Sunday, June 5, 2011


So, quite unintentionally, I've been reading two books back-to-back that both deal with the angst of women who married, had two kids, and found themselves in lives that were not what they thought they would be.

I started with Richard Yates' Revolutionary Road, but put it aside for a while and read Stephanie Staal's Reading Women. Now I'm back to finishing up RR. They are very different books: one fiction, one a memoir; one published in 1961, one in 2011. The struggles of the women, however, are strikingly similar to each other and to feelings I recognize in myself. Most of it is a sense of loss of personal identity and one that the men connected to the women do not experience. One would hope that Reading Women, especially with the (overly) ambitious subtitle of "how the great books of feminism changed my life," would have some pithy solutions -- or even observations -- but it really doesn't. The message of both books seems to be "it is complicated, there is no right answer, and since you won't really figure it out, the best you can do is to muddle through and try not to be so hard on yourself" (especially in April's case) I suspect there is also supposed to be some message about the role of society in all this, but it is present but surprisingly not active in the stories.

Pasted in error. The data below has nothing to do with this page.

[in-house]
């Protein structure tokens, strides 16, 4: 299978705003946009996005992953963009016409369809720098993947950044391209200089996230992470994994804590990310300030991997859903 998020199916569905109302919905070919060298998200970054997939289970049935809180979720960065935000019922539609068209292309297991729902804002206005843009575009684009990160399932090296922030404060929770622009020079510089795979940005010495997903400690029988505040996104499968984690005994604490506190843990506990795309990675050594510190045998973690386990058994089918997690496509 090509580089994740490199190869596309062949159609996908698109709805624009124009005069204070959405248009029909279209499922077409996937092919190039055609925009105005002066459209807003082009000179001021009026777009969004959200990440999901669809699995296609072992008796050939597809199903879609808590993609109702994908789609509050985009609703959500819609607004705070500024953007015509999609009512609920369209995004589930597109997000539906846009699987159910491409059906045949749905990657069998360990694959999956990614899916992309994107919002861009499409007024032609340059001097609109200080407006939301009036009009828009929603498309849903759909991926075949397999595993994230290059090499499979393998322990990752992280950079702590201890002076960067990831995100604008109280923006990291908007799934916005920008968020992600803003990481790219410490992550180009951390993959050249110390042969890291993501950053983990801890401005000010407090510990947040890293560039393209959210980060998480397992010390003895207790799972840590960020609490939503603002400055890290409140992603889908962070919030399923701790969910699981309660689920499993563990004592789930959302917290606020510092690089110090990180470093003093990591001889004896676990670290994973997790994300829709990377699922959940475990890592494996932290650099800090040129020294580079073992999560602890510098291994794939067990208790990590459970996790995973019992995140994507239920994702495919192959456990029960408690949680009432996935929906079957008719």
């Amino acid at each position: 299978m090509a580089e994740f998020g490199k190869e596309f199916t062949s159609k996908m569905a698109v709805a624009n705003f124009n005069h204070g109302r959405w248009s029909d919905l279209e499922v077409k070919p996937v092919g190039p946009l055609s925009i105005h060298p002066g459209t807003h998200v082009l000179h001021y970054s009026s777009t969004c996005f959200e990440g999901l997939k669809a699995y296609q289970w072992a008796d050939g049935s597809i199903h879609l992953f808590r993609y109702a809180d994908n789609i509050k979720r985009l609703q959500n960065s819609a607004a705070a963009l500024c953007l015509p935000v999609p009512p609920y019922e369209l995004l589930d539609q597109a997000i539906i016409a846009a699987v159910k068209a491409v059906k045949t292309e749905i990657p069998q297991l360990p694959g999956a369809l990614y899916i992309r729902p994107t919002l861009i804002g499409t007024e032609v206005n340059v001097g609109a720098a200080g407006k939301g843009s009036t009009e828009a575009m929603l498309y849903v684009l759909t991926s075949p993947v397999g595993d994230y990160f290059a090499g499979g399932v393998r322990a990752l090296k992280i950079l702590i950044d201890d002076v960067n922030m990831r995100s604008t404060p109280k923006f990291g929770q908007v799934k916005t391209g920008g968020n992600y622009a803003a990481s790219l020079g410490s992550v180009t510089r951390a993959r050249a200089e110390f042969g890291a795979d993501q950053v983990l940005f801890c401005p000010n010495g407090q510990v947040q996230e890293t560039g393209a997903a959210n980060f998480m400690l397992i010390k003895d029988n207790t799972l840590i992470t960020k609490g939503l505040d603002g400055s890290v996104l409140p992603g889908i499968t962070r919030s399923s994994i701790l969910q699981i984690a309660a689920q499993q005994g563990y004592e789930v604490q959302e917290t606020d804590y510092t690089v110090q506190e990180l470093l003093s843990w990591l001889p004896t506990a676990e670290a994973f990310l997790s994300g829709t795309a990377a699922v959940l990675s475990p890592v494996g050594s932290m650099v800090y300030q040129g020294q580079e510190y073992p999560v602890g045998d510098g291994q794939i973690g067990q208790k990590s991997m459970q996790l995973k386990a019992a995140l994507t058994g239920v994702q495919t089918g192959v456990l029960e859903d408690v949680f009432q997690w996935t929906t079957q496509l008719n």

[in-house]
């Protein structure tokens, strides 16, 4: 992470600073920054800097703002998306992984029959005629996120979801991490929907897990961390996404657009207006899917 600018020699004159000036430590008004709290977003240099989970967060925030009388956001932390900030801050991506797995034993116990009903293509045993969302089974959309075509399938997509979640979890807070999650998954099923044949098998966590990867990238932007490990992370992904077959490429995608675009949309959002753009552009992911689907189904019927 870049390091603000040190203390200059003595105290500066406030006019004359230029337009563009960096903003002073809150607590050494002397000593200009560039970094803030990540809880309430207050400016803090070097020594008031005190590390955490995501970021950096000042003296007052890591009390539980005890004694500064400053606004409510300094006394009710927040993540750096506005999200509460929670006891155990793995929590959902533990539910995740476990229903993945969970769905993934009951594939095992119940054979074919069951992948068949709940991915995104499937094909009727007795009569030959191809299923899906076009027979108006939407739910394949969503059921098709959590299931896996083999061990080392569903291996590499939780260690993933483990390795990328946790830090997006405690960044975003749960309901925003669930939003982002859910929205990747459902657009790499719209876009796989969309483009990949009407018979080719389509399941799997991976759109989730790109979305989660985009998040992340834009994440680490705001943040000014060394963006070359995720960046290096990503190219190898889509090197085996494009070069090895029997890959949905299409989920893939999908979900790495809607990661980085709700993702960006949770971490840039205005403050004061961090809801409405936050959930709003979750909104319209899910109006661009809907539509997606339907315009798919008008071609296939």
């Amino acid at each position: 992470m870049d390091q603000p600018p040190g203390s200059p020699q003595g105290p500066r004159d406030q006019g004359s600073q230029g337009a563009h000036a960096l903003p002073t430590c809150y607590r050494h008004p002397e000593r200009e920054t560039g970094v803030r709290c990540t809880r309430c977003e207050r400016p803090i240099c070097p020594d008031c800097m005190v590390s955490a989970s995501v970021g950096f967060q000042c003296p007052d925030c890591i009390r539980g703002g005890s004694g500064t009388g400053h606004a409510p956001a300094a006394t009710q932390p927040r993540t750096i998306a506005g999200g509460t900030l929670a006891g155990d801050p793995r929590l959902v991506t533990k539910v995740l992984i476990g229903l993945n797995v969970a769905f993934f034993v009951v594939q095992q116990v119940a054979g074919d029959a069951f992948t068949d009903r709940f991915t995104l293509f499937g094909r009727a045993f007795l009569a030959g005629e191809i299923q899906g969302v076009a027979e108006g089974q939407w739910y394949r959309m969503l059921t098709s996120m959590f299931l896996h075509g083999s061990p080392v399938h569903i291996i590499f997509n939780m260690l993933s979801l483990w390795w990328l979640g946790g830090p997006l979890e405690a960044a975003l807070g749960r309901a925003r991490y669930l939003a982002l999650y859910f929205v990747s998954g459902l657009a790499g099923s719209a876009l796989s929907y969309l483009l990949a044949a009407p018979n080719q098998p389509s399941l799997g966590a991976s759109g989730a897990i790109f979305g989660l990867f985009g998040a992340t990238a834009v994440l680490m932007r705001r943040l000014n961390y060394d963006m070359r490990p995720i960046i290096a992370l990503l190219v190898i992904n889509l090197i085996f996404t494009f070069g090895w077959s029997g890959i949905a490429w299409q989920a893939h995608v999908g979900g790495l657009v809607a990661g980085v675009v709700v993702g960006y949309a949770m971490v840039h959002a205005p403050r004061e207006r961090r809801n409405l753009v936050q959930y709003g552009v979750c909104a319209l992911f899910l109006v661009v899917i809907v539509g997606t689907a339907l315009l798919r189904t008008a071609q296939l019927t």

I don't, of course, really need anyone to tell me that life as a 30-something mother is tough. What I have been thinking about is the role of momentum in shaping this experience. Motherhood interrupts the momentum one has developed as an adult and creates its own forces that, once rolling, are hard to check.

Last week, I was trying to explain to a friend that I was thinking it was time to get more engaged with my career. As someone who has recently left corporate world to seek greater validation in other parts of her life, she stared at me with a certain disbelief? surprise? disdain? I think what she heard me saying was that I was going to work more, which is most decidedly not my goal. I just want to use my time differently. I feel like I spend and enormous amount of energy trying to restart work that I have let grow cold, especially research. Deadlines and trips that provide research opportunities force me to frantically try to pull my shit together and while that frenzy results in a decent (though not outstanding) quality and quantity of 'deliverables' I have found myself thinking that if I could just keep plodding along and stay engaged, it would be so much easier and rewarding. To do this, I will have to counter the frantic-ness of academic life during crunch times at the beginning and end of every term and bring some more discipline into my summer work.

From there, it occurred to me that there are some other big and important areas of my life that need a similar treatment. They need better shape and structure. They need to be moving forward and that movement needs to be established well enough that the inevitable forces that crop up and get in the way can't derail the whole project.

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